The approach in this article is primarily to consider the risks associated with a project from the lenders’ perspective. It is axiomatic that many of these risks will also be of equal concern to shareholders. Indeed, in many cases, the interests of the lenders and shareholders will be aligned. What will not necessarily be aligned, however, is the respective appetites of the two to assume risk. The lenders, on one hand, will earn fees and interest for assuming such risks, whereas the shareholders will look for a return on their equity, which will be many multiples of the income that the lenders will expect to earn on their loans. It follows, therefore, that the lenders will have a considerably more conservative approach to evaluating these risks. The higher the shareholders’ expected return on investment, the more risk they will generally be prepared to assume. Also, as industry participants, the shareholders will have a much deeper understanding of the construction, operational, technological, marketing and other (non-financial) risks associated with the project, making them generally more comfortable with assuming these risks.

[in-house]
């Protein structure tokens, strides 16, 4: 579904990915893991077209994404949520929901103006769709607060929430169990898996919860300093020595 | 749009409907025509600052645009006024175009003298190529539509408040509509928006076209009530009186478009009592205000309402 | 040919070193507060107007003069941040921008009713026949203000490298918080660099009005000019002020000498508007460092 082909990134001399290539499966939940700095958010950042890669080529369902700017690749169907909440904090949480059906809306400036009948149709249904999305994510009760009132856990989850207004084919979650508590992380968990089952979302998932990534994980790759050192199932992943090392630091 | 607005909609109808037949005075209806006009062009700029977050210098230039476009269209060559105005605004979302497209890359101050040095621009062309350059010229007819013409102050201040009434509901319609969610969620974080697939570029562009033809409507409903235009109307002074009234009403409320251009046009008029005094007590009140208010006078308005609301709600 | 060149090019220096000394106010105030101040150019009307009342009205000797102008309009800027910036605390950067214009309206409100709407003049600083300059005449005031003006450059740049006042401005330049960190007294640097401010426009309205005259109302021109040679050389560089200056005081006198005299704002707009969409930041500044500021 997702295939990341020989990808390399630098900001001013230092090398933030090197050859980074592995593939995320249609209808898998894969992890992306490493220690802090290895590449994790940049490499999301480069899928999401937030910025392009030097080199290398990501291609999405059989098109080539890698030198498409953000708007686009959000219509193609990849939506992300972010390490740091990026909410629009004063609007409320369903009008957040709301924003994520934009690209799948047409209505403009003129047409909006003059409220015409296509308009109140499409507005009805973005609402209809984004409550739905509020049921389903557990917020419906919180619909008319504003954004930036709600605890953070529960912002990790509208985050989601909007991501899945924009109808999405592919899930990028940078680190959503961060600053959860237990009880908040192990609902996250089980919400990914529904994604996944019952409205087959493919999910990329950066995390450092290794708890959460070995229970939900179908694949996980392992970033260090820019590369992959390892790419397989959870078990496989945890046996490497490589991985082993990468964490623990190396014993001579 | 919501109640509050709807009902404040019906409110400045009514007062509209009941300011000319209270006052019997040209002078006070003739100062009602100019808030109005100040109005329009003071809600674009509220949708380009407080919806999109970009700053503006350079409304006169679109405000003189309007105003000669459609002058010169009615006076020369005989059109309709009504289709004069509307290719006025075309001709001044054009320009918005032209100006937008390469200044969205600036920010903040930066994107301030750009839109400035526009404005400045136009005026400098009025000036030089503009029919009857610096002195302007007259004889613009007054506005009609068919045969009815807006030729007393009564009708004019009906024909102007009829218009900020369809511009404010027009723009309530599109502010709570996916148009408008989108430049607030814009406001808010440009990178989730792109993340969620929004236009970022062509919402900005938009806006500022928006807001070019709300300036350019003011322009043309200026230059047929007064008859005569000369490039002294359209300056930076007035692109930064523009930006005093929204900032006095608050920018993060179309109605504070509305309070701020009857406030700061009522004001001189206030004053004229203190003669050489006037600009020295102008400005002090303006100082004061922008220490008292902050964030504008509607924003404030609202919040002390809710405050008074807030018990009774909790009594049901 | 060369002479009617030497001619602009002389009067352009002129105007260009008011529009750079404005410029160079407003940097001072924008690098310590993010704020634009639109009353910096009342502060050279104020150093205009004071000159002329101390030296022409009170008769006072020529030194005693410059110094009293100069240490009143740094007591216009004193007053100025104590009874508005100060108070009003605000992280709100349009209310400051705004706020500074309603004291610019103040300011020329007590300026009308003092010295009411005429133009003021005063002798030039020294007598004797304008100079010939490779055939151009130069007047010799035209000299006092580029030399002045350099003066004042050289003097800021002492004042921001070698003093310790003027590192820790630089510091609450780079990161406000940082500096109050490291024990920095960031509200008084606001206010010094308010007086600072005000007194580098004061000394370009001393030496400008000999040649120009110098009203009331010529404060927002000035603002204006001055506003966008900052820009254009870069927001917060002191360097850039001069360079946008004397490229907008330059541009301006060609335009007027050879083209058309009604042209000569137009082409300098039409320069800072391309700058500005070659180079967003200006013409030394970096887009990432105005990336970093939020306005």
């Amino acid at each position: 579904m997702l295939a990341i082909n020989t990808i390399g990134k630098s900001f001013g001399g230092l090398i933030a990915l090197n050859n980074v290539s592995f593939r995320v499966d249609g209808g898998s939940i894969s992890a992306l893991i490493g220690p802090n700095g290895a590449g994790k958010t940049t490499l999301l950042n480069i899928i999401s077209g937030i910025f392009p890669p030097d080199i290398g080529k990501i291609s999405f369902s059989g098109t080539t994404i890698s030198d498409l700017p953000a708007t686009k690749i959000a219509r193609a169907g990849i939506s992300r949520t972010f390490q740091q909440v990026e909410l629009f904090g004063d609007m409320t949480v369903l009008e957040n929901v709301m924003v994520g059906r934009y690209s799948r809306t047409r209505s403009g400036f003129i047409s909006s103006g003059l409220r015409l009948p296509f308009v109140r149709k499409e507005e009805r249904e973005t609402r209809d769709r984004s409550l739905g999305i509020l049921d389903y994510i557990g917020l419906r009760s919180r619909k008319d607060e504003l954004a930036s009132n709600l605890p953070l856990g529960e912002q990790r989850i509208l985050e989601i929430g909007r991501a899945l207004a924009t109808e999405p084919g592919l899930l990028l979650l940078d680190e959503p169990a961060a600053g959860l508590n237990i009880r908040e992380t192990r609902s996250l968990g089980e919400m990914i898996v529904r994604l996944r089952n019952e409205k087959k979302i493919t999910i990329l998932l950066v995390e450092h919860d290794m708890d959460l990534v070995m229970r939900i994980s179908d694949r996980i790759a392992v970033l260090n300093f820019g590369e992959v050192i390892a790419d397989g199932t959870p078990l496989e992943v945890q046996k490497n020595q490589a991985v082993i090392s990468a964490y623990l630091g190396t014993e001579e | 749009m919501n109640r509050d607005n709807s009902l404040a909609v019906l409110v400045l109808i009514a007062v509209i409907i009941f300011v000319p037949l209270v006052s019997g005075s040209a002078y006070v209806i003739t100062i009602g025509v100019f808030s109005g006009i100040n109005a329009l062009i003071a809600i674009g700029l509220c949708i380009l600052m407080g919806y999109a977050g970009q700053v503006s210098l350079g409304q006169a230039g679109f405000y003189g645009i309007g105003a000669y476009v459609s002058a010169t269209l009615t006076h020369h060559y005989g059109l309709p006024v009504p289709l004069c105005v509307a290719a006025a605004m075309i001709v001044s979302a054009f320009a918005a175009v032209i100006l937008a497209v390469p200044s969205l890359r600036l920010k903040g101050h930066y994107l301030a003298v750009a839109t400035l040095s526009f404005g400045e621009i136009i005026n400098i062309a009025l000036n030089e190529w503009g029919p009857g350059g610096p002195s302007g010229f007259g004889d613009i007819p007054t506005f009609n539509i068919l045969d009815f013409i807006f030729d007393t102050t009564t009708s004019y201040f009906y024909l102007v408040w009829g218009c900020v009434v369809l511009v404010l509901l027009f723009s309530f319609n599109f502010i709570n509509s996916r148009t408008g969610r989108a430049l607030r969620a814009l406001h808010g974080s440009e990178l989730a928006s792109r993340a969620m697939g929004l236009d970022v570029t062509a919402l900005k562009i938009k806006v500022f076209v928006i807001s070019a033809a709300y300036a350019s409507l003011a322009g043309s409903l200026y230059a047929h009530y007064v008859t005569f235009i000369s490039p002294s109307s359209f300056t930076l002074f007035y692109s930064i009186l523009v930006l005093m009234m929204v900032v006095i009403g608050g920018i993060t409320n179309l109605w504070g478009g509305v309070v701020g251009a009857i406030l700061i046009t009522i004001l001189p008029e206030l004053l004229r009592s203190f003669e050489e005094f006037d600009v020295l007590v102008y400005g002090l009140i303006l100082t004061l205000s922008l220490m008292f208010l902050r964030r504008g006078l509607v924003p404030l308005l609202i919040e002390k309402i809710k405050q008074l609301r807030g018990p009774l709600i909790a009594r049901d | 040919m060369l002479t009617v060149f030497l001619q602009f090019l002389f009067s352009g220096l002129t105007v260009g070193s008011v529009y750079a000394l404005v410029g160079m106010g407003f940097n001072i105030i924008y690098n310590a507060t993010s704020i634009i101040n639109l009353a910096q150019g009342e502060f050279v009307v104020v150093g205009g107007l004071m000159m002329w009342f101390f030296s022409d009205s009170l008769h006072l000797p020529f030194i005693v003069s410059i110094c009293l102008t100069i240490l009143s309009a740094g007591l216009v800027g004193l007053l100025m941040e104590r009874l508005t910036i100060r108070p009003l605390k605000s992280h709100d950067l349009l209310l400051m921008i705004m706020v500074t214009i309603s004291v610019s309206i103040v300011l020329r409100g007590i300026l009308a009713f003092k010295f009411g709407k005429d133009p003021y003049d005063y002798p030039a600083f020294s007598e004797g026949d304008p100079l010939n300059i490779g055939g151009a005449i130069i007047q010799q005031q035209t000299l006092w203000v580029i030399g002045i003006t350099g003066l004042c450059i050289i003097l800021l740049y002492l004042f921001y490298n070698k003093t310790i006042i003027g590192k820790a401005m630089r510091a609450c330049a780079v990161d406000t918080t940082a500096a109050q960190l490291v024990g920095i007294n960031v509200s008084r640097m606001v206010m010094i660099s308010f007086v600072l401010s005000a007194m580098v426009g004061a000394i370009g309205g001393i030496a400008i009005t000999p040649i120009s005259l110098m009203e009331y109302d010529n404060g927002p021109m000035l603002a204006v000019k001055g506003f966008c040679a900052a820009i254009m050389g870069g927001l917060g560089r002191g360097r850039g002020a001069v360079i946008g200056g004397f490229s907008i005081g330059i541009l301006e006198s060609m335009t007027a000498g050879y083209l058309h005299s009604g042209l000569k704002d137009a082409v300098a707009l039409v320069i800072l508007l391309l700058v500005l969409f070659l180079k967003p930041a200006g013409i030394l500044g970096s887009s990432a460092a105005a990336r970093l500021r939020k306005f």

It is important to understand that the essence of limited recourse financing of a project is that the risks are allocated by the developer (or project company) to the party that is best able to manage and mitigate these risks. This provides the greatest opportunity to effectively manage and reduce these risks. An arbitrary allocation of risk or allocating a particular risk to a party that does not have the competence to understand and manage that risk will inevitably lead to problems. The end result of a carefully structured project utilising limited recourse financing should be that very little risk will be left with the project company. This is the ideal outcome for the shareholders, lenders and key stakeholders, as in reality, for most projects, the project company is essentially just a vehicle (often referred to as a special purpose vehicle or SPV) established to develop and operate the project by the shareholders and others, including the contractor, operator, suppliers, offtakers, technology providers and buyers, who will each assume pivotal roles in the successful development and operation of the project. If too many risks are ‘parked’ with the project company without support from other project parties the end result will be that the shareholders, to the extent of their equity (and guarantees, if any) and lenders will end up sharing the risk brought about by such default.